Tehran to Continue Diplomatic Efforts to Secure Sanctions Lifting

The foreign ministry has various efforts on its agenda for the conclusion of the nuclear talks held so far, Iran’s top diplomat said
Tehran to Continue Diplomatic  Efforts to Secure Sanctions Lifting
Tehran to Continue Diplomatic  Efforts to Secure Sanctions Lifting

Iran’s top diplomat said the foreign ministry will continue to perform its duty for the lifting of sanctions through the the course of negotiations and diplomacy and while adhering to the Islamic Republic’s red lines. 
“We have various efforts on our agenda for the conclusion of the talks held so far,” Hossein Amir-Abdollahian said at a conference on Thursday, ISNA reported. 
He made the remarks in reference to negotiations that aim to revive the 2015 nuclear deal, known as the Joint Comprehensive Plan of Action. 
The JCPOA lifted sanctions on Iran in return for curbs on its nuclear program, but the United States withdrew in 2018 and reimposed tough sanctions that prompted Tehran to react by scaling down its commitments. 
Indirect talks began in early 2021 in Vienna to work out how both sides could resume compliance, but have been stalled for nearly a year over final differences. 
Amir-Abdollahian said, however, that the indirect exchange of messages between Iran and the other negotiating sides is ongoing.
“Simultaneously, efforts are being made by foreign ministers of certain states to prepare the ground for the finalization of the talks,” he said, without naming any country.   
There has been good progress in the process, he said, hoping the negotiations would reach a clear result so it can be publicized. 
Amir-Abdollahian said although some groups say that the nuclear deal is ended or no longer functional, Iran believes it is the only option available.  
“We believe that it is the JCPOA—whether good or bad or having strengths and weaknesses—that is before us today as an international document for the lifting of sanctions,” he said.   
Pointing to the effects of sanctions on people’s livelihoods, he said the foreign ministry is determined to use all its capacities to resolve those problems. 
“Unfortunately, imposing unilateral and illegal sanctions by the US and some other countries have become a trump card for them, so to neutralize the sanctions, we have diplomacy and negotiation on the agenda along with other efforts,” he said.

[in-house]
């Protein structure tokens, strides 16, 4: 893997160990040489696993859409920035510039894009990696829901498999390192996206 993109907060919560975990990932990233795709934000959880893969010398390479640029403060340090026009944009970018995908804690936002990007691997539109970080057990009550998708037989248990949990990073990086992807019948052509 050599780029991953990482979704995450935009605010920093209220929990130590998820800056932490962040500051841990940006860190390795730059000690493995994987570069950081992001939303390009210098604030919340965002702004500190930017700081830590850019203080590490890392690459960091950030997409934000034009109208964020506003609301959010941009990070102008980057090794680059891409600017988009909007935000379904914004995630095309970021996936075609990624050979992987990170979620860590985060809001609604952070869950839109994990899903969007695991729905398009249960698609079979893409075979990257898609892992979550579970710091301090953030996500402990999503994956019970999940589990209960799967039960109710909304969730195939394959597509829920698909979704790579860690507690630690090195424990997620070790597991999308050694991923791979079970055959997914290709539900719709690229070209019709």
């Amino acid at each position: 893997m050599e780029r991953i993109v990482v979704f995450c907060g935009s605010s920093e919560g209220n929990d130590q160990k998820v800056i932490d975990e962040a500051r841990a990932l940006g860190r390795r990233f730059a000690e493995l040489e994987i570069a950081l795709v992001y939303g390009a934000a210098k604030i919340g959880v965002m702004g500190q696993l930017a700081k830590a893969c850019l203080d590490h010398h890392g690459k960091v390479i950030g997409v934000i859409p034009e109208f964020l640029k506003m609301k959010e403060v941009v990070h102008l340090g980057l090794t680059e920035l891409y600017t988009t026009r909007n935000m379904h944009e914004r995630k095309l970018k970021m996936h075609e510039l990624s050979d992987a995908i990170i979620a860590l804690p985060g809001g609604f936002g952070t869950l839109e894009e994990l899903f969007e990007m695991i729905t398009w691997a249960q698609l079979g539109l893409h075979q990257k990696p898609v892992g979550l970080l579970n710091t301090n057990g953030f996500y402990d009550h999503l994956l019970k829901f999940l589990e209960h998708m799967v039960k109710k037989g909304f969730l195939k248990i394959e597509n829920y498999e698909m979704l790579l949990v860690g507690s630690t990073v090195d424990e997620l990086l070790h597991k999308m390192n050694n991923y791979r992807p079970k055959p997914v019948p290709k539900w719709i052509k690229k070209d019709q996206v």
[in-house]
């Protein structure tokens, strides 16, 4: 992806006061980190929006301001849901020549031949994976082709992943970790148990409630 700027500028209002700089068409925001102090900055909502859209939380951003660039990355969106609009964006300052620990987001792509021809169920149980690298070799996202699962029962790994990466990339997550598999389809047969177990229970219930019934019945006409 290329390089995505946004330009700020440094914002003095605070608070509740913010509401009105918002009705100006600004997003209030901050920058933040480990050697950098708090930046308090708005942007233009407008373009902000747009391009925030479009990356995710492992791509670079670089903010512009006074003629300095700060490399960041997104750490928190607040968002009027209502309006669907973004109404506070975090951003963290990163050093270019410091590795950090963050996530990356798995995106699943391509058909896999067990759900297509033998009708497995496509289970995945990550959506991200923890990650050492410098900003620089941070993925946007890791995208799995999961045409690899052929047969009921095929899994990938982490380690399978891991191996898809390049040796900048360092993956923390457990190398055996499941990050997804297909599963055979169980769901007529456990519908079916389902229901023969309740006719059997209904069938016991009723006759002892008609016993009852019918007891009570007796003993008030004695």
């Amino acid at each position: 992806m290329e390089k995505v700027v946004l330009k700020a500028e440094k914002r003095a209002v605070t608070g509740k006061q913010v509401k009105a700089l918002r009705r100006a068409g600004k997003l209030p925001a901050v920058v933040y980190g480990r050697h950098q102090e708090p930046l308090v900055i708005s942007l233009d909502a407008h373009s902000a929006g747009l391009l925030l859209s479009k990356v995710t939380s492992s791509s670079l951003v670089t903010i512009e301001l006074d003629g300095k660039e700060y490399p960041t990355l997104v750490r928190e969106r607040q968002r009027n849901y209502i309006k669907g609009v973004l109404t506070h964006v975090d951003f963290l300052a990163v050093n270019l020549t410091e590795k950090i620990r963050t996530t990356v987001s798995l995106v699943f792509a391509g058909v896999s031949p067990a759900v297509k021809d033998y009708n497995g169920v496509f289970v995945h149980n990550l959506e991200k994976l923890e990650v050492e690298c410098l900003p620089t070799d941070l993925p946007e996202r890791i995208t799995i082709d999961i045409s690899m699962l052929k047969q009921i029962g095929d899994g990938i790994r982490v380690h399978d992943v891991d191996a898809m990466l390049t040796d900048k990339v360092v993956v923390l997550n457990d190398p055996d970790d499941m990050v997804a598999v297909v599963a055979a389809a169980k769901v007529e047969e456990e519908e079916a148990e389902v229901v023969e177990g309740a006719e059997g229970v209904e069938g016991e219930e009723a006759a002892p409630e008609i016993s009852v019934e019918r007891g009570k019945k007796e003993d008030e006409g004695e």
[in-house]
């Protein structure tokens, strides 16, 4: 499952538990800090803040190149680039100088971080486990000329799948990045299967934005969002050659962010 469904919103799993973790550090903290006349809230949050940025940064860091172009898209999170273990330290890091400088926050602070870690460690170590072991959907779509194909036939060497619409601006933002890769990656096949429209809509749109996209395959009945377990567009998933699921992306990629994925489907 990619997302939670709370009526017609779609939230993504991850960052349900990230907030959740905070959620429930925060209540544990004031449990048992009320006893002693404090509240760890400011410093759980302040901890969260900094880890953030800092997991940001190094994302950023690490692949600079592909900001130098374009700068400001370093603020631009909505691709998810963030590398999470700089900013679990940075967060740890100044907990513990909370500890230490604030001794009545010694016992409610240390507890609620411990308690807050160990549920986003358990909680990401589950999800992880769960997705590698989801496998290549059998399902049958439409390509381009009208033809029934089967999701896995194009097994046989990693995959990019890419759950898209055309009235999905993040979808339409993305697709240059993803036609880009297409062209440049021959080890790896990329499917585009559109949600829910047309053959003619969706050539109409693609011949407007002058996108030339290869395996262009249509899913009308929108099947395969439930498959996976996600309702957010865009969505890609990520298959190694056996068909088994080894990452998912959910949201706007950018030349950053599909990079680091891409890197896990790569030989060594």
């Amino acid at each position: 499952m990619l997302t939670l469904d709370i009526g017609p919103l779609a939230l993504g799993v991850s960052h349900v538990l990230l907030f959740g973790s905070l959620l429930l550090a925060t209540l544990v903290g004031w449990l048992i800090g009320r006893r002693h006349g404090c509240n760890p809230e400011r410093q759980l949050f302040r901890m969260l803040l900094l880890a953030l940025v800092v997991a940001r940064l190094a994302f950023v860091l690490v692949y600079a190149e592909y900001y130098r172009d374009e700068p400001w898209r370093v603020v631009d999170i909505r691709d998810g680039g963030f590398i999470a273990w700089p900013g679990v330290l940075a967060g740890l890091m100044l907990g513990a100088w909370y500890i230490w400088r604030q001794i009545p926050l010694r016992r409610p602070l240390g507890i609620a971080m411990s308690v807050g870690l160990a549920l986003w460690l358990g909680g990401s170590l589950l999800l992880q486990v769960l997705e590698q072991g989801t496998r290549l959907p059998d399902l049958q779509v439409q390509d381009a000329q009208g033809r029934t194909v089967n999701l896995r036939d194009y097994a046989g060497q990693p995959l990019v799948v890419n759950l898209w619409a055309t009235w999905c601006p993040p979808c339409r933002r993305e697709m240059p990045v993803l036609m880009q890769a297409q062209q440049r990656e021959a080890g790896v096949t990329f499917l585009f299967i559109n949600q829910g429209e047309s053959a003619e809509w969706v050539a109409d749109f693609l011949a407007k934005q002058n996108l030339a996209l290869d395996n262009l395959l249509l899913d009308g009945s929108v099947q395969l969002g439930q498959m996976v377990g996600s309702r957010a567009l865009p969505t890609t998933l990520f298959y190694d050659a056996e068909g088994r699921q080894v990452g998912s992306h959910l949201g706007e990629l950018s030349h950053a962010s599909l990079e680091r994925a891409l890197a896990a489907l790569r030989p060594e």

US officials, however, have been saying in recent months that the talks are no longer on top of their agenda. 
In the most recent remarks, a US State Department spokesman said Washington continues to believe that diplomacy is the best way to reach a solution with Iran, but added that “we have seen no progress in terms of actions from the Iranian government in the region.”
This is while Iran has maintained that its regional activities cannot be an issue of discussion in the nuclear talks. 


Inclusive Gov’t 

The foreign minister also pointed to the recent friction with Afghanistan’s Taliban-led government over Iran’s water rights of Hirmand River. 
“We have told the authorities in Afghanistan that the issue of water rights will not be resolved by political statements and must be pursued through legal frameworks,” he said. 
He also expressed concern about conflicts across Iran-Afghanistan borders over the past months. 
Underlining the two countries’ neighborliness and sharing of long borders, he stressed that “there is no way but interaction between the two countries.” 
“We want to help the process of promoting peace and security in Afghanistan and have mutual expectations,” he said, adding that Iran does not want another bitter incident like the killing of Iranian diplomats to happen once again. 
In the siege of the Iranian consulate in the city of Mazar Sharif during the Taliban battles in 1998, 10 Iranian diplomats and a journalist were killed.
Amir-Abdollahian said Iran is unhappy that an inclusive government has not been formed in Afghanistan and has declared that to its de-facto rulers. 
“We don’t recognize the current ruling party in Afghanistan and emphasize that an inclusive government has to be formed,” he said, adding that the Taliban is part of the reality of Afghanistan, not its whole. 
The top diplomat also voiced dismay about denying Afghan women and girls the right to education, saying this is against the teachings of Prophet Muhammad (PBUH). 
The Taliban were toppled from power by the US invasion in 2001, but took over the country again following the irresponsible exit of coalition forces in 2021. 

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